Kathleen Gilbert

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Exclusive: ‘Her passion was for pro-life’: daughter-in-law tells Jane Russell abortion story

Kathleen Gilbert
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SANTA MARIA, California, March 2, 2011 (LifeSiteNews.com) - A “pillar of strength” - these were the words Etta Waterfield used to describe her mother-in-law, Jane Russell, who will be remembered by millions as a timeless beauty and talented actress of the silver screen.

But according to Waterfield, Jane’s true legacy lies in her deep devotion to the Bible as a born-again Christian, and her tenacity living out that faith as a pro-life advocate following a tragic botched abortion at the age of eighteen.

“Mom was to the world a movie star, but her passion was for the children. Her passion was for pro-life,” Waterfield told LifeSiteNews.com in a telephone interview Tuesday afternoon, two days after Russell passed away of respiratory failure in her Santa Maria home at the age of 89.

Russell’s story began in the San Fernando Valley of Southern California where she grew up as the eldest and only girl in a deeply Christian family of five children. The loss of a child - Jane’s older brother, who died at 18 months old - was what inspired her own mother’s zeal for reading the Bible, a hunger she passed on to her daughter.

The death of a child would also later exert a powerful effect on Jane’s life: when the eighteen-year-old star was already well on her way to a successful career in film, an illegal abortion took the life of her unborn child, and left her unable to bear children ever again.

According to Waterfield, the young Jane already “felt horrible” about the moral evil committed in the abortion, which was so badly botched she nearly died. “She knew it was wrong,” she said. “But she as a young teenager, she felt she was trapped and her career starting to take off, and it was an inconvenience, and she thought that was the best solution, knowing all along that it wasn’t.”

But it was because of the open arms of her own mother, Geraldine, that Jane was encouraged to “let the Lord figure out” how to turn the experience to good.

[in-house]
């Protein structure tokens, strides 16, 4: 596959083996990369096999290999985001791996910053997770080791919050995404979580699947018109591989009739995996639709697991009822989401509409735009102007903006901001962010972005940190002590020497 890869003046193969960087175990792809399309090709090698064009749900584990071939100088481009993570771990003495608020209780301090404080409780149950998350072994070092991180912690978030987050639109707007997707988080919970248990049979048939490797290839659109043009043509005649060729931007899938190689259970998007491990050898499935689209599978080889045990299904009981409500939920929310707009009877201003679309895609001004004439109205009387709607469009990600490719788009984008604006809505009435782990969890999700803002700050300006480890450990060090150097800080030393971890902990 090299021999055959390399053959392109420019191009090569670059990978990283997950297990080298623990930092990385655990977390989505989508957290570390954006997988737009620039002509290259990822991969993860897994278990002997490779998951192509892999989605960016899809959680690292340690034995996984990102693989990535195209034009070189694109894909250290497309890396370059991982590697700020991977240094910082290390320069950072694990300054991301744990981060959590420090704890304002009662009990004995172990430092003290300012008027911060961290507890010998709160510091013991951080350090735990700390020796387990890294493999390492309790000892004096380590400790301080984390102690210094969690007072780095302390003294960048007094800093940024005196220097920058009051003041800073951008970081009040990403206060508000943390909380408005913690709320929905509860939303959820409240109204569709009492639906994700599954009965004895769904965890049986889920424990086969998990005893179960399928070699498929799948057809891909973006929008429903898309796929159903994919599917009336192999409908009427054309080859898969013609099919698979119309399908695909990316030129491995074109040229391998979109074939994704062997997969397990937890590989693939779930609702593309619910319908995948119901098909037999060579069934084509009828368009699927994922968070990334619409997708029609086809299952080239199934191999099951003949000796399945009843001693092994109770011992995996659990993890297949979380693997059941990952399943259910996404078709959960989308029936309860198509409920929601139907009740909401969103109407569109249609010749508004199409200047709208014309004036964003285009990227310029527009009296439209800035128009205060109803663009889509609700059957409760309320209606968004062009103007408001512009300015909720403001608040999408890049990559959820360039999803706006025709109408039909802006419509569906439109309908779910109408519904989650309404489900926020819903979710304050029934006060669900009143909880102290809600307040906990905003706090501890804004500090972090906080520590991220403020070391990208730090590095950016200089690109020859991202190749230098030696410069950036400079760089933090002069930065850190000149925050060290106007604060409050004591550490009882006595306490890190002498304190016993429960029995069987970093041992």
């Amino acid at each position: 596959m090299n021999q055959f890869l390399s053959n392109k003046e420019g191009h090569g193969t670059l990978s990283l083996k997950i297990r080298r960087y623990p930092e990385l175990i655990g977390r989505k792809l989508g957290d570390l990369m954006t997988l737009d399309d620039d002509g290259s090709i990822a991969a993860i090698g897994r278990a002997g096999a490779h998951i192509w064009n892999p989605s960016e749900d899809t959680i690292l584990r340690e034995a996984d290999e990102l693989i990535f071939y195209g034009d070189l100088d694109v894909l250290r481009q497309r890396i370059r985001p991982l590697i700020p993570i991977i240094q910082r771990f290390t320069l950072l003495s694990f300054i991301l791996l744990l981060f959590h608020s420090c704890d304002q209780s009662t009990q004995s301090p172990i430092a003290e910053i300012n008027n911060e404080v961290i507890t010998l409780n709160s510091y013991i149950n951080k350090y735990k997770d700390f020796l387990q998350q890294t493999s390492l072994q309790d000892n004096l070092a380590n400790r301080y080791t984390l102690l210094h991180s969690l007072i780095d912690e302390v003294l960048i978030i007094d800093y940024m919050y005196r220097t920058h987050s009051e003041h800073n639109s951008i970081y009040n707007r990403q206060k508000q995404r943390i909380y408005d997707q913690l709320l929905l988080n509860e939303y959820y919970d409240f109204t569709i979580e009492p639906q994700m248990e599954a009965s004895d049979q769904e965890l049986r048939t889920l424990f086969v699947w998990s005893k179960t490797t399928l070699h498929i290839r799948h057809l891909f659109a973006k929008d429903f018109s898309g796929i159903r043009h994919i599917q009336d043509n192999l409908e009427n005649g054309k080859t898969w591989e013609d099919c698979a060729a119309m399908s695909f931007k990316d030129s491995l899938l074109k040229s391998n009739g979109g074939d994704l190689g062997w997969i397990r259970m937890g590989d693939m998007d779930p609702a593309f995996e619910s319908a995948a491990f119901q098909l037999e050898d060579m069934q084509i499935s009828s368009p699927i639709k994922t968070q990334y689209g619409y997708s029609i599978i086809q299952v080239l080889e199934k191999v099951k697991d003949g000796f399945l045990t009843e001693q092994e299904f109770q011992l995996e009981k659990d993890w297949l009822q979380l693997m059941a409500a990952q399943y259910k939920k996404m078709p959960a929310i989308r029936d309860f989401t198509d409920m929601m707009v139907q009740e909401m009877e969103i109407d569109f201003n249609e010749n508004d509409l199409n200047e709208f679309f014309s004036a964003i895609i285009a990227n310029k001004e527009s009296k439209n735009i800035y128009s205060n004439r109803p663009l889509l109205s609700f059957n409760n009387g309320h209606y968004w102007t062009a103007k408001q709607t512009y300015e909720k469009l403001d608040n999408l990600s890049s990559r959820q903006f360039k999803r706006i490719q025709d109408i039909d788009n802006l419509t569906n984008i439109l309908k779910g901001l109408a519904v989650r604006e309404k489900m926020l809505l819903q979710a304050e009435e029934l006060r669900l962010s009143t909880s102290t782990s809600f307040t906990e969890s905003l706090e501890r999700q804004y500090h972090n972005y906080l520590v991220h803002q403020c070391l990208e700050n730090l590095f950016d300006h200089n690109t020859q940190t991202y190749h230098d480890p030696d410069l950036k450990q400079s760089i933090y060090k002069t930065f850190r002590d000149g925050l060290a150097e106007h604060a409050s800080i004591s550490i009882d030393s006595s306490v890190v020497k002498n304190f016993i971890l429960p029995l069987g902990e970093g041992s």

“Grandma Russell was by her side after she had the abortion and she said, ‘Daughter, the Lord will turn this around for good if you allow him to work in your life. There is no condemnation from Him, nor will there be any condemnation from our lips either,’” said Waterfield.

Jane carried on, she said, bearing courageously the responsibility of an abortion that wound up giving her “a heart for children,” particularly those who were difficult to place in adoptions, such as older and disabled children. Russell was to found the World Adoption International Fund (WAIF) in 1955. According to Waterfield, through Russell’s efforts at adoption advocacy, she helped find a place for over 40,000 children in permanent homes who may otherwise never have found them.

And despite losing her fertility, she became “mom” and “grandma” to many: having adopted three children, she left behind six grandchildren and 10 great-grandchildren at her passing. In particular, Waterfield said, Russell was passionate about using her fame as a well-loved actress to open the word of God to others.

“She made a mistake, but she is the perfect example of what the Bible says: what Satan has meant for bad, God will turn around for good if you allow him to work in your life,” said Waterfield. “That’s Mom right there: those thousands of children - that abortion turned into a blessing.”

Waterfield, who ran for the California State Assembly as a conservative Republican candidate, said that she was largely inspired by Jane’s zeal for conservative social issues, particularly for the pro-life movement, something she laments has gotten almost no media recognition. “Media will never put that out there because it’s politically incorrect to them,” said Waterfield. “But you get her one on one, or on a stage ... and she’ll tell you different. She was never afraid of talking about it.

“There are so many people that have had abortions that are so ashamed of it, and carry that burden. It doesn’t have to be a burden.”

As Russell lay on her deathbed, Waterfield said that she rejoiced to think of the meeting that lay in store for her.

“I whispered in her ear and said, ‘Mom, now you can hold your baby for the first time. You’ll be able to see your baby,” she said, tearing up. “And you know, I just wish I could see that reunion. Because of that baby, she was able to do so much for children.

“That’s her legacy: it’s not Hollywood, it’s the children. That’s how I want the world to know her.”



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